Peter Jordan / Paul Woodman (eds.)
Proceedings of the Symposion in Rome, 17–18 November 2014
– in englischer Sprache –
Hamburg 2016, 500 Seiten
ISBN 978-3-8300-8423-5 (Print), ISBN 978-3-339-08423-1 (eBook)
[...] Insgesamt macht der Tagungsband eindrucksvoll deutlich, dass Namen durchaus nicht außerhalb der Gesellschaft und politischer Wandlungen beziehungsweise Einflussnahmen stehen, sondern vielmehr gewachsene Strukturen beziehungsweise politische Macht spiegeln und auch als ihr Instrument genutzt werden. Die Ausdehnung des behandelten Raumes zeigt gleichzeitig, dass es sich um ein globales Phänomen handelt. Schon aus diesem Grund ist der Band lesenswert. Sicher wird nicht jeder Beitrag jeden Leser gleichermaßen interessieren, doch ist gewissermaßen für jeden, der sich mit dem Thema Namenwechsel befasst, etwas „dabei“.Kirstin Casemir, in:
Beiträge zur Namenforschung, BNF 53.1 (2018)
[…] Peter JORDAN and Paul WOODMAN have succeeded in publishing an important and balanced book, which will serve well to anyone interested in place-name changes, both in theory as well as, and perhaps more importantly, in the multiplicity of their everyday occurrences in different parts of the world.Premysl Mácha, in:
Mitteilungen der Österreichischen Geographischen Gesellschaft, 158 (2016)
Languages are promoted by political powers and are dependent on them. In a historical dimension languages come and go depending on political support. Place names as elements of language are part of this historical fluctuation. Due to their symbolic role as markers of geographical features, territories and space-related identities, however, they are even more exposed to political change.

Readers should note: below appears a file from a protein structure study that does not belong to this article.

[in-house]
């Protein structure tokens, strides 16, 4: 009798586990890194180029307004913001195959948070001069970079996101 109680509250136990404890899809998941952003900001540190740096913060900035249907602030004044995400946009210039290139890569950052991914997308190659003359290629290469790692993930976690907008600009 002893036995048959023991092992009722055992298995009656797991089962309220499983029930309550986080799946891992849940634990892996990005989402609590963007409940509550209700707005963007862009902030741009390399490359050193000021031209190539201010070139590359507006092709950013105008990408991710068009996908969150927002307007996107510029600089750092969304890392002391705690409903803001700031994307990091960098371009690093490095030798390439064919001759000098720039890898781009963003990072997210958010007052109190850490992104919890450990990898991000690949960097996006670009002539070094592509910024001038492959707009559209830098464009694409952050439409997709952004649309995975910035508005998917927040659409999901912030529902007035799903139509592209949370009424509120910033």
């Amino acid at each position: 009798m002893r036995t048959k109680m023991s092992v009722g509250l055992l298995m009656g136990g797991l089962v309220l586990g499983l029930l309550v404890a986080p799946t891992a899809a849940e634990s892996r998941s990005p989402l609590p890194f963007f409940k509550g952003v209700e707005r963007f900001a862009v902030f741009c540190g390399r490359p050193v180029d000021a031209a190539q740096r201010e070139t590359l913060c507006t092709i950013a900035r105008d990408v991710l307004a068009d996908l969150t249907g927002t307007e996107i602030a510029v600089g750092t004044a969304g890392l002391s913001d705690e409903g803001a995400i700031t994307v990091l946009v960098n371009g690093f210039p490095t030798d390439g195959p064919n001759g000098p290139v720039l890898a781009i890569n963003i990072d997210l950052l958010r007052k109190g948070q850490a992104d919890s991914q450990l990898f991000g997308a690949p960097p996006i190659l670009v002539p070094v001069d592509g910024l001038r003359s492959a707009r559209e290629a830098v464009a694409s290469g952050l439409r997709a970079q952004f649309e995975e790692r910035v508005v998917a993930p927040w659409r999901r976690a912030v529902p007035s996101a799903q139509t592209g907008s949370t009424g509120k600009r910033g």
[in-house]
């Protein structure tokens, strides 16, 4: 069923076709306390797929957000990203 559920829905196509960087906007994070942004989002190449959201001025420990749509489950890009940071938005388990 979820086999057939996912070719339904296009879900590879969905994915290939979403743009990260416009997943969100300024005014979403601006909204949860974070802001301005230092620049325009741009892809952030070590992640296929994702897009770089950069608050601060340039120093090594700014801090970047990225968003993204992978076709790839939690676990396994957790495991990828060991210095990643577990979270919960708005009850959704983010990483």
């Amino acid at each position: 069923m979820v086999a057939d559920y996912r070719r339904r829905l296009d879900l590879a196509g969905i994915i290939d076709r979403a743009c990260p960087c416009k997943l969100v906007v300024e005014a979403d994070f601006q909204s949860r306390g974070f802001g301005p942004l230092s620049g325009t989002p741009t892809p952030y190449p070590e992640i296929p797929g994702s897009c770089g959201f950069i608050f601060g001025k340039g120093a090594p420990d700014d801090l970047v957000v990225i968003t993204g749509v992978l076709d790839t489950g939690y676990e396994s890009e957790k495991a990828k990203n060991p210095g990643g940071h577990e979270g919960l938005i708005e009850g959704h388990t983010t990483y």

At any time the replacement of the dominant political or cultural force within a given society can result in place-name changes. A recent example is the rise and fall of Communism in Eastern Europe. But the commercialisation of our societies also has its impact on toponymy. New commercial names replace traditional ones, prompting the question whether place names should perhaps be regarded as a part of the cultural heritage and be protected for this very reason.
Upheavals of the namescape are certainly caused by a change of dominant political forces. But the emergence of new official names, e.g., due to standardization and public recognition of place names of indigenous and non-dominant groups, can also result from new cultural directions and attitudes in a given and otherwise stable society, when for example strong efforts are made to codify the languages of indigenous peoples and to display their place names subsequently in public space. Place-name changes often affect the names of streets and of urban spaces in general, since many of them have a commemorative function and are thus closely related to certain historical periods and powers. But names of populated places and especially cities are also frequently subject to name changes due to the prominence of these features and their importance in politics, culture and the economy.
It is also interesting to see how place-name changes are received and accepted by the users, i.e. the local community and the outside world. It frequently occurs that the old and the new name remain in use simultaneously for some time – the use differing by age groups, political directions, or between insiders’ and people from the outside.
Thus, the topic of this book is highly space-related and geographical, but also has very significant historical, sociological and political dimensions.
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